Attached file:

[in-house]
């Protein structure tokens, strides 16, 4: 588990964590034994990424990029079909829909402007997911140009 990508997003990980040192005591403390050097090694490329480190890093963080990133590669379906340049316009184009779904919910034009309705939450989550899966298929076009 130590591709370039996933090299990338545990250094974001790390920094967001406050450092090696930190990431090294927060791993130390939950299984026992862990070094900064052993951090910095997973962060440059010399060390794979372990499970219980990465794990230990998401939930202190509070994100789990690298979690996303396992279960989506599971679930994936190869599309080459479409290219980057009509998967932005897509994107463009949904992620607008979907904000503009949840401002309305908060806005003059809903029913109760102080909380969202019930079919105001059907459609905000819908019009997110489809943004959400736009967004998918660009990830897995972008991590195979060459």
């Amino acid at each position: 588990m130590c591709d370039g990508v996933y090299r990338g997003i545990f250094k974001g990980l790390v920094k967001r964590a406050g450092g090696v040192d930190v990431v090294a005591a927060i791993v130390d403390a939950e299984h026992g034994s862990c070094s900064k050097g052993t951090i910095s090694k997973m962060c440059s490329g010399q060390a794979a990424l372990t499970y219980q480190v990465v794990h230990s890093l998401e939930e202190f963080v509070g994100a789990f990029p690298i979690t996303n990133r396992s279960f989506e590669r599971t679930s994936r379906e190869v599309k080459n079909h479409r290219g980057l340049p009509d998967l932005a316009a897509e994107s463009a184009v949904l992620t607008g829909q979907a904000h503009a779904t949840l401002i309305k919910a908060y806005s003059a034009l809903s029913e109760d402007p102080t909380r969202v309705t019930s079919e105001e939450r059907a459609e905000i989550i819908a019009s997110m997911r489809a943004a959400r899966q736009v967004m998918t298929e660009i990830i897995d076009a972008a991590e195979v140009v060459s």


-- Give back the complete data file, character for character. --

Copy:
[in-house]
């Protein structure tokens, strides 16, 4: 588990964590034994990424990029079909829909402007997911140009 990508997003990980040192005591403390050097090694490329480190890093963080990133590669379906340049316009184009779904919910034009309705939450989550899966298929076009 130590591709370039996933090299990338545990250094974001790390920094967001406050450092090696930190990431090294927060791993130390939950299984026992862990070094900064052993951090910095997973962060440059010399060390794979372990499970219980990465794990230990998401939930202190509070994100789990690298979690996303396992279960989506599971679930994936190869599309080459479409290219980057009509998967932005897509994107463009949904992620607008979907904000503009949840401002309305908060806005003059809903029913109760102080909380969202019930079919105001059907459609905000819908019009997110489809943004959400736009967004998918660009990830897995972008991590195979060459």
């Amino acid at each position: 588990m130590c591709d370039g990508v996933y090299r990338g997003i545990f250094k974001g990980l790390v920094k967001r964590a406050g450092g090696v040192d930190v990431v090294a005591a927060i791993v130390d403390a939950e299984h026992g034994s862990c070094s900064k050097g052993t951090i910095s090694k997973m962060c440059s490329g010399q060390a794979a990424l372990t499970y219980q480190v990465v794990h230990s890093l998401e939930e202190f963080v509070g994100a789990f990029p690298i979690t996303n990133r396992s279960f989506e590669r599971t679930s994936r379906e190869v599309k080459n079909h479409r290219g980057l340049p009509d998967l932005a316009a897509e994107s463009a184009v949904l992620t607008g829909q979907a904000h503009a779904t949840l401002i309305k919910a908060y806005s003059a034009l809903s029913e109760d402007p102080t909380r969202v309705t019930s079919e105001e939450r059907a459609e905000i989550i819908a019009s997110m997911r489809a943004a959400r899966q736009v967004m998918t298929e660009i990830i897995d076009a972008a991590e195979v140009v060459s």